Study Says We Suffer From “Digital Attention Deficit” Disorder
It's been widely reported over the last 18 months to a year, digital social media use and other online consumption has dropped from 70% of Americans to 63%. This study shows why.
Inside Radio reports a new study conducted by Bridge Media (consulting, trends and research) shows a fatigue and 'weariness' factor has begun to set in with people of all ages who consume digital content.
The study says the growing number of media and social platform offerings actually makes consumers feel less satisfied. There's so much information out there, it's actually leaving people feeling less satisfied. The study says Digital Attention Deficit occurs when the "potential digital platform use' exceeds daily time available.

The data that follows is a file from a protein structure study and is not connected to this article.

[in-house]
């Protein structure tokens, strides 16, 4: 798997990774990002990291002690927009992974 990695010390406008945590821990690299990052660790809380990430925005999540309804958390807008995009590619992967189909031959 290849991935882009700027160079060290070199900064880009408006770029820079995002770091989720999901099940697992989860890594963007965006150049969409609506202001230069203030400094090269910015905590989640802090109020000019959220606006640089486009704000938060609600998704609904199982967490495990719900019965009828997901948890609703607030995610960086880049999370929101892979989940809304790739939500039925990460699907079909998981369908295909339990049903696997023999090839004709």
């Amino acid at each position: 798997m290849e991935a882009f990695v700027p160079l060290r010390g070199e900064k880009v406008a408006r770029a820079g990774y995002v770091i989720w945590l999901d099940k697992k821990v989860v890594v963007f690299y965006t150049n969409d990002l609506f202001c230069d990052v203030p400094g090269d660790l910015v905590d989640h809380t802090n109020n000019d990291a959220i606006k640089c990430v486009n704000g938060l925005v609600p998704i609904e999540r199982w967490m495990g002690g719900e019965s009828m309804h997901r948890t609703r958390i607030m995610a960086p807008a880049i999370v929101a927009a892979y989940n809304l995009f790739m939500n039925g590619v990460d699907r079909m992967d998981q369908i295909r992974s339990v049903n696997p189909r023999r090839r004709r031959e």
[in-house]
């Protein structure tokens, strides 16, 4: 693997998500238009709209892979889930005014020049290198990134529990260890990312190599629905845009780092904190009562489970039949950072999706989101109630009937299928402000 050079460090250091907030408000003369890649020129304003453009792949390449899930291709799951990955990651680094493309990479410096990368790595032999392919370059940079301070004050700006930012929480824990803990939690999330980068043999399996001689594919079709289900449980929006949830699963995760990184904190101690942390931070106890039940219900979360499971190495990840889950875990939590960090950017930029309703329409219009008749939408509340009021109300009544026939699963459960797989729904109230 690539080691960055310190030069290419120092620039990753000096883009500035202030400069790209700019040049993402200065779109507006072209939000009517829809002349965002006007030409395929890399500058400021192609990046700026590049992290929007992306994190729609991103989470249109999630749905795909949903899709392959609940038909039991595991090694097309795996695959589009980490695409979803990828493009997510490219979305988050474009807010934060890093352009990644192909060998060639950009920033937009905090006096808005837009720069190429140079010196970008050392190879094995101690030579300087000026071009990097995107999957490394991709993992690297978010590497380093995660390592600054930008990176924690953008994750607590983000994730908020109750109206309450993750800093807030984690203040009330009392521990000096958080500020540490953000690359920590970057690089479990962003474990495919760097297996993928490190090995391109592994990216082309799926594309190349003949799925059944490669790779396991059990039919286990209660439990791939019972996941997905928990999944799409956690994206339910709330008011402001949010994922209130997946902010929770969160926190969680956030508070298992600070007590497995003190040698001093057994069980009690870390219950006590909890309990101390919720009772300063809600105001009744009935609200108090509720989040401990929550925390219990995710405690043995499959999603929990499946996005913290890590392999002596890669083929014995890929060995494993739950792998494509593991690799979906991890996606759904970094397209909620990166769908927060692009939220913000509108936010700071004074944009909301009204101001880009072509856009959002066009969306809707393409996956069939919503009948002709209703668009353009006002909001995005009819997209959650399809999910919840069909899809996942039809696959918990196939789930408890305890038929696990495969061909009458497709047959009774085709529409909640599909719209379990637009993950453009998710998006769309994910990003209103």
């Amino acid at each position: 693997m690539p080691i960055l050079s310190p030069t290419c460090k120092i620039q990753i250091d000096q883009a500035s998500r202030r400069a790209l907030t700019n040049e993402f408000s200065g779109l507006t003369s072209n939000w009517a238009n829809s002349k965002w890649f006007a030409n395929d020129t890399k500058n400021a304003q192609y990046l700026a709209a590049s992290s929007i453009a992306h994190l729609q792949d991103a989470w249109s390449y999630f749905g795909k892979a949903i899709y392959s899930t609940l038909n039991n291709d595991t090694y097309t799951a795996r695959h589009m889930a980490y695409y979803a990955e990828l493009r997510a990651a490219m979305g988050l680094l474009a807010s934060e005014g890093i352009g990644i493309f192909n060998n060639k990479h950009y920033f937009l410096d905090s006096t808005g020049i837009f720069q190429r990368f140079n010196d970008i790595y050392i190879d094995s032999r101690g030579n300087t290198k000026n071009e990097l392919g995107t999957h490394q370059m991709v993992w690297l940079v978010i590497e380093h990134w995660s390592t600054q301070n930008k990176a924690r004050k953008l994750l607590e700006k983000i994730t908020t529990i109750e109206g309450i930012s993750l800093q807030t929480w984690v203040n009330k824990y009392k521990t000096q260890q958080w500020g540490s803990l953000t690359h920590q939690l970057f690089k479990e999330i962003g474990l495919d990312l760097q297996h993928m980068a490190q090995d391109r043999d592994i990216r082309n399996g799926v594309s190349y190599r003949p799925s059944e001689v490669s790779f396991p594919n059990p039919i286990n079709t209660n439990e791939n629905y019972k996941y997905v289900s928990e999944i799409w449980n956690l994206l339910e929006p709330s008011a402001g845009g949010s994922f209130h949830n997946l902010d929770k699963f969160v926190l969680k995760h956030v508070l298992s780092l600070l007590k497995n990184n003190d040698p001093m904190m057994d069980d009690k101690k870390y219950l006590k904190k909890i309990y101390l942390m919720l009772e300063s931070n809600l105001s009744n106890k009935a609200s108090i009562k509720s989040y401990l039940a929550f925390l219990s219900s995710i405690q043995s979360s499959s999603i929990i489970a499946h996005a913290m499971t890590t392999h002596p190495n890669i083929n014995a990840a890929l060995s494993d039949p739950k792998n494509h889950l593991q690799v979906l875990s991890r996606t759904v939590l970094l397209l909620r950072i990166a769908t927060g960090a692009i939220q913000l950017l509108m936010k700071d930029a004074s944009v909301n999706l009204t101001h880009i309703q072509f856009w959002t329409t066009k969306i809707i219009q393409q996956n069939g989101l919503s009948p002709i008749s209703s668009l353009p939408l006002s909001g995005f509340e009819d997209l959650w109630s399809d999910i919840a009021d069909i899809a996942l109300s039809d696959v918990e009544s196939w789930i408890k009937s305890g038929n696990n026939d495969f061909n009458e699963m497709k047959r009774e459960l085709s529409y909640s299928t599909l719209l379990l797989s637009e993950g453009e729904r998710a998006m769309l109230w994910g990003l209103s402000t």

In layman's terms, when there are more offerings than we have time to look at and explore, it begins to have a negative effect.
The study says there's so much content out there, it's creating stress for people trying to decide where to go and what to explore. Once people's time becomes completely saturated, the study says, usage of certain platforms or sites will drop.
People are already becoming more specific about what types of social and other media they regularly check. Experts say people are now 'limiting' where they go and what platforms they use, deciding they can only do so much in each day.